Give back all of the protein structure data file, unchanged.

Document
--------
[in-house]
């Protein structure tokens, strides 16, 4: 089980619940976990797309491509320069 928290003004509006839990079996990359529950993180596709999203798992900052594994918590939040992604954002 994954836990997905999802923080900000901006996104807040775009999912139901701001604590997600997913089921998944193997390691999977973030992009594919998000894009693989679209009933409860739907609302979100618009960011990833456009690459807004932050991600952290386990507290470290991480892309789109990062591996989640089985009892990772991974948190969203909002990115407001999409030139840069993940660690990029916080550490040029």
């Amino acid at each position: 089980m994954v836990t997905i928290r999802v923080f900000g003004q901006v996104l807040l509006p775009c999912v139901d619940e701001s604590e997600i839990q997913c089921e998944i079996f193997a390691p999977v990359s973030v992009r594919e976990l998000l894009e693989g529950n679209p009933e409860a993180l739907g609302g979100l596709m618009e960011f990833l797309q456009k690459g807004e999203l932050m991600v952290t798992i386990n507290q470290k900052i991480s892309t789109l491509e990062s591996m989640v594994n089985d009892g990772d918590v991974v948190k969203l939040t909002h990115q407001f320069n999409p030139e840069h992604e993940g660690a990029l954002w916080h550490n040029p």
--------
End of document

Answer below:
[in-house]
């Protein structure tokens, strides 16, 4: 089980619940976990797309491509320069 928290003004509006839990079996990359529950993180596709999203798992900052594994918590939040992604954002 994954836990997905999802923080900000901006996104807040775009999912139901701001604590997600997913089921998944193997390691999977973030992009594919998000894009693989679209009933409860739907609302979100618009960011990833456009690459807004932050991600952290386990507290470290991480892309789109990062591996989640089985009892990772991974948190969203909002990115407001999409030139840069993940660690990029916080550490040029």
């Amino acid at each position: 089980m994954v836990t997905i928290r999802v923080f900000g003004q901006v996104l807040l509006p775009c999912v139901d619940e701001s604590e997600i839990q997913c089921e998944i079996f193997a390691p999977v990359s973030v992009r594919e976990l998000l894009e693989g529950n679209p009933e409860a993180l739907g609302g979100l596709m618009e960011f990833l797309q456009k690459g807004e999203l932050m991600v952290t798992i386990n507290q470290k900052i991480s892309t789109l491509e990062s591996m989640v594994n089985d009892g990772d918590v991974v948190k969203l939040t909002h990115q407001f320069n999409p030139e840069h992604e993940g660690a990029l954002w916080h550490n040029p």